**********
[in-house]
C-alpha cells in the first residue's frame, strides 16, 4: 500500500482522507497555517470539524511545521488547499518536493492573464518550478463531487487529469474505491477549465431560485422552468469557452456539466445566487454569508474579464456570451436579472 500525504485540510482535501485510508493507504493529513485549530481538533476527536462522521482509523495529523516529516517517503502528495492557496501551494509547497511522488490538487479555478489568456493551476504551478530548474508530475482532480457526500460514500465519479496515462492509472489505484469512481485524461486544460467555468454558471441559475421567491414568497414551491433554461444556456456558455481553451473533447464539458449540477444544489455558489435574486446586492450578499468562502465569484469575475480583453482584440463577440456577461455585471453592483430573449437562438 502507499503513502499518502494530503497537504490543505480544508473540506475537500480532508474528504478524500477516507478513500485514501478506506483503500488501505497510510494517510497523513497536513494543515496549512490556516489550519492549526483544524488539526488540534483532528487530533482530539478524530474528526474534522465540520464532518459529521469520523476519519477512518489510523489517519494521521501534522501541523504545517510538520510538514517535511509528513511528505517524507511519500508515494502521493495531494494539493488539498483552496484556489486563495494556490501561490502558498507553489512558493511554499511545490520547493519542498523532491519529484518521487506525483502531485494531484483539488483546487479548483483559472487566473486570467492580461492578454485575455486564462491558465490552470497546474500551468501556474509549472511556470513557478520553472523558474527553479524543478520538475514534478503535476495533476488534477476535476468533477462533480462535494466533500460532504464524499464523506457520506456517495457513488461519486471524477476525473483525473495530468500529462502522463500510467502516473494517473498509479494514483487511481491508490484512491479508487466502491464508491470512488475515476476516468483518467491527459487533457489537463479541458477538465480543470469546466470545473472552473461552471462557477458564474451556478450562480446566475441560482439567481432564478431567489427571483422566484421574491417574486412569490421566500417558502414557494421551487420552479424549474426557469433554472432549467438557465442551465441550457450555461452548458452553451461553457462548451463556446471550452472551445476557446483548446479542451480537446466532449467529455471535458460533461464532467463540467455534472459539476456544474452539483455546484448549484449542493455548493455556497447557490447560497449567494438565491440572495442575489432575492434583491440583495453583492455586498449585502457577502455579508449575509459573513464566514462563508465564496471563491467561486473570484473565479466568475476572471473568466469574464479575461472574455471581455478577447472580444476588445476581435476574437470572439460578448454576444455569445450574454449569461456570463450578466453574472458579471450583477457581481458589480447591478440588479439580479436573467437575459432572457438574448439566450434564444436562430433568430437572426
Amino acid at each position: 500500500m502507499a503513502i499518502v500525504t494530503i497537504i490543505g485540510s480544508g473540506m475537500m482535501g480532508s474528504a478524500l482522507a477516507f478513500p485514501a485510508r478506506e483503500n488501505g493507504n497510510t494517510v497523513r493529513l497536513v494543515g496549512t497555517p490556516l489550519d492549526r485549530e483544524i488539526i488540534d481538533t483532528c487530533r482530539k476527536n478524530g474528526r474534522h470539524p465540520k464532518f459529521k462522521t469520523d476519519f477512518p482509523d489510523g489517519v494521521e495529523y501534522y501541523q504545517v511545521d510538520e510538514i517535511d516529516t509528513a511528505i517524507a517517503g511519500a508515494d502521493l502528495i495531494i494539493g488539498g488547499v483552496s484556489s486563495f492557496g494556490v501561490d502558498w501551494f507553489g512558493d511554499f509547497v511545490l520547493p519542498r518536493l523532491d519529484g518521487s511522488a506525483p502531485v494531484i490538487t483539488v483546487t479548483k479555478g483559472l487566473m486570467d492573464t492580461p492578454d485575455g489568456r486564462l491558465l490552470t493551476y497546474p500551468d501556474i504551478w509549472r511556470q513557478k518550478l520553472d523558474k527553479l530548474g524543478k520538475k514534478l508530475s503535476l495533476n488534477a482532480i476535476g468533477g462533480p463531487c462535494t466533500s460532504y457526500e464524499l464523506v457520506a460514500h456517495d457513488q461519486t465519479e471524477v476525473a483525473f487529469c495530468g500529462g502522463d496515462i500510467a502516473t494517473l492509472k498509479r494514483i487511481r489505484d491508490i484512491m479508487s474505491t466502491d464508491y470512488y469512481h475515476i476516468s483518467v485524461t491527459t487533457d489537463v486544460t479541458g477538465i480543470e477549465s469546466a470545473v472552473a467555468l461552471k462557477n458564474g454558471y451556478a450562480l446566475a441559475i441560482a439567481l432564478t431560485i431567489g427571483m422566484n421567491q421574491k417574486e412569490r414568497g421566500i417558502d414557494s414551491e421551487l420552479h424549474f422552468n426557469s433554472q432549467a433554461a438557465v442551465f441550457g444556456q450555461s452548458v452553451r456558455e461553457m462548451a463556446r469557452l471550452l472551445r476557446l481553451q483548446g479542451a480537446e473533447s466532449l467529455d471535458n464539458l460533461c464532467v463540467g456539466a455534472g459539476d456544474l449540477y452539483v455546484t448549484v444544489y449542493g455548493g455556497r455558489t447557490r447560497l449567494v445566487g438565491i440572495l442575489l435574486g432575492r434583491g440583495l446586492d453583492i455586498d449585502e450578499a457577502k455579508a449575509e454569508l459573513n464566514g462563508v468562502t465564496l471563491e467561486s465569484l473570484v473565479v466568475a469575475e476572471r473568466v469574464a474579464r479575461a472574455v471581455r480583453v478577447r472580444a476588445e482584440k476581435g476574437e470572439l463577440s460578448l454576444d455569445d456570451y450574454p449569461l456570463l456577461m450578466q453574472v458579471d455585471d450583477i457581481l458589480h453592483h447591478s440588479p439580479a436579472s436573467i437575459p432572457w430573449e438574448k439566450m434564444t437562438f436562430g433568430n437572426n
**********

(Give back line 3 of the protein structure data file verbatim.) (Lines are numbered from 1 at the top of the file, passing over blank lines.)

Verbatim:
Amino acid at each position: 500500500m502507499a503513502i499518502v500525504t494530503i497537504i490543505g485540510s480544508g473540506m475537500m482535501g480532508s474528504a478524500l482522507a477516507f478513500p485514501a485510508r478506506e483503500n488501505g493507504n497510510t494517510v497523513r493529513l497536513v494543515g496549512t497555517p490556516l489550519d492549526r485549530e483544524i488539526i488540534d481538533t483532528c487530533r482530539k476527536n478524530g474528526r474534522h470539524p465540520k464532518f459529521k462522521t469520523d476519519f477512518p482509523d489510523g489517519v494521521e495529523y501534522y501541523q504545517v511545521d510538520e510538514i517535511d516529516t509528513a511528505i517524507a517517503g511519500a508515494d502521493l502528495i495531494i494539493g488539498g488547499v483552496s484556489s486563495f492557496g494556490v501561490d502558498w501551494f507553489g512558493d511554499f509547497v511545490l520547493p519542498r518536493l523532491d519529484g518521487s511522488a506525483p502531485v494531484i490538487t483539488v483546487t479548483k479555478g483559472l487566473m486570467d492573464t492580461p492578454d485575455g489568456r486564462l491558465l490552470t493551476y497546474p500551468d501556474i504551478w509549472r511556470q513557478k518550478l520553472d523558474k527553479l530548474g524543478k520538475k514534478l508530475s503535476l495533476n488534477a482532480i476535476g468533477g462533480p463531487c462535494t466533500s460532504y457526500e464524499l464523506v457520506a460514500h456517495d457513488q461519486t465519479e471524477v476525473a483525473f487529469c495530468g500529462g502522463d496515462i500510467a502516473t494517473l492509472k498509479r494514483i487511481r489505484d491508490i484512491m479508487s474505491t466502491d464508491y470512488y469512481h475515476i476516468s483518467v485524461t491527459t487533457d489537463v486544460t479541458g477538465i480543470e477549465s469546466a470545473v472552473a467555468l461552471k462557477n458564474g454558471y451556478a450562480l446566475a441559475i441560482a439567481l432564478t431560485i431567489g427571483m422566484n421567491q421574491k417574486e412569490r414568497g421566500i417558502d414557494s414551491e421551487l420552479h424549474f422552468n426557469s433554472q432549467a433554461a438557465v442551465f441550457g444556456q450555461s452548458v452553451r456558455e461553457m462548451a463556446r469557452l471550452l472551445r476557446l481553451q483548446g479542451a480537446e473533447s466532449l467529455d471535458n464539458l460533461c464532467v463540467g456539466a455534472g459539476d456544474l449540477y452539483v455546484t448549484v444544489y449542493g455548493g455556497r455558489t447557490r447560497l449567494v445566487g438565491i440572495l442575489l435574486g432575492r434583491g440583495l446586492d453583492i455586498d449585502e450578499a457577502k455579508a449575509e454569508l459573513n464566514g462563508v468562502t465564496l471563491e467561486s465569484l473570484v473565479v466568475a469575475e476572471r473568466v469574464a474579464r479575461a472574455v471581455r480583453v478577447r472580444a476588445e482584440k476581435g476574437e470572439l463577440s460578448l454576444d455569445d456570451y450574454p449569461l456570463l456577461m450578466q453574472v458579471d455585471d450583477i457581481l458589480h453592483h447591478s440588479p439580479a436579472s436573467i437575459p432572457w430573449e438574448k439566450m434564444t437562438f436562430g433568430n437572426n